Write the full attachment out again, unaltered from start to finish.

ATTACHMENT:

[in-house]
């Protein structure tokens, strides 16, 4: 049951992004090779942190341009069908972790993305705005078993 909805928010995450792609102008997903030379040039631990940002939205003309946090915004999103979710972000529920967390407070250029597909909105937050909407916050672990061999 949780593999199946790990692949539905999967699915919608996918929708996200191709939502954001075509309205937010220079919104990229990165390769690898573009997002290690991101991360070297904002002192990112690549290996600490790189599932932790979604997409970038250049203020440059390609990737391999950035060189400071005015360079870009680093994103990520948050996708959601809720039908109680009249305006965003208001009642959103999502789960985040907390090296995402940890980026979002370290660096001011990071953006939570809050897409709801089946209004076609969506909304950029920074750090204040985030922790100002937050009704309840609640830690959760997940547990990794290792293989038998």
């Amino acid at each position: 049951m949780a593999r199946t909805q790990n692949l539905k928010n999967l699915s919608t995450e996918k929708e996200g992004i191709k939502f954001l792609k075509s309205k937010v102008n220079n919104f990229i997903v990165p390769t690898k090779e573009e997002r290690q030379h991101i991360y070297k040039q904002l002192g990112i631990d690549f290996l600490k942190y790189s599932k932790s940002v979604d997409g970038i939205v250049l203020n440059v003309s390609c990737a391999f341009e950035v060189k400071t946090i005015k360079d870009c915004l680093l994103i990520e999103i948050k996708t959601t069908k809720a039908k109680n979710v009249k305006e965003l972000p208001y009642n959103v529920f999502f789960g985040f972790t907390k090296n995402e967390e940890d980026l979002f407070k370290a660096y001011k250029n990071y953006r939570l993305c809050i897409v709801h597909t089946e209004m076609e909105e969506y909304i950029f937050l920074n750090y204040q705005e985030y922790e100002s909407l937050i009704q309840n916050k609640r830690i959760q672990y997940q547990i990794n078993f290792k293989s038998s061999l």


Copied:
[in-house]
């Protein structure tokens, strides 16, 4: 049951992004090779942190341009069908972790993305705005078993 909805928010995450792609102008997903030379040039631990940002939205003309946090915004999103979710972000529920967390407070250029597909909105937050909407916050672990061999 949780593999199946790990692949539905999967699915919608996918929708996200191709939502954001075509309205937010220079919104990229990165390769690898573009997002290690991101991360070297904002002192990112690549290996600490790189599932932790979604997409970038250049203020440059390609990737391999950035060189400071005015360079870009680093994103990520948050996708959601809720039908109680009249305006965003208001009642959103999502789960985040907390090296995402940890980026979002370290660096001011990071953006939570809050897409709801089946209004076609969506909304950029920074750090204040985030922790100002937050009704309840609640830690959760997940547990990794290792293989038998």
């Amino acid at each position: 049951m949780a593999r199946t909805q790990n692949l539905k928010n999967l699915s919608t995450e996918k929708e996200g992004i191709k939502f954001l792609k075509s309205k937010v102008n220079n919104f990229i997903v990165p390769t690898k090779e573009e997002r290690q030379h991101i991360y070297k040039q904002l002192g990112i631990d690549f290996l600490k942190y790189s599932k932790s940002v979604d997409g970038i939205v250049l203020n440059v003309s390609c990737a391999f341009e950035v060189k400071t946090i005015k360079d870009c915004l680093l994103i990520e999103i948050k996708t959601t069908k809720a039908k109680n979710v009249k305006e965003l972000p208001y009642n959103v529920f999502f789960g985040f972790t907390k090296n995402e967390e940890d980026l979002f407070k370290a660096y001011k250029n990071y953006r939570l993305c809050i897409v709801h597909t089946e209004m076609e909105e969506y909304i950029f937050l920074n750090y204040q705005e985030y922790e100002s909407l937050i009704q309840n916050k609640r830690i959760q672990y997940q547990i990794n078993f290792k293989s038998s061999l």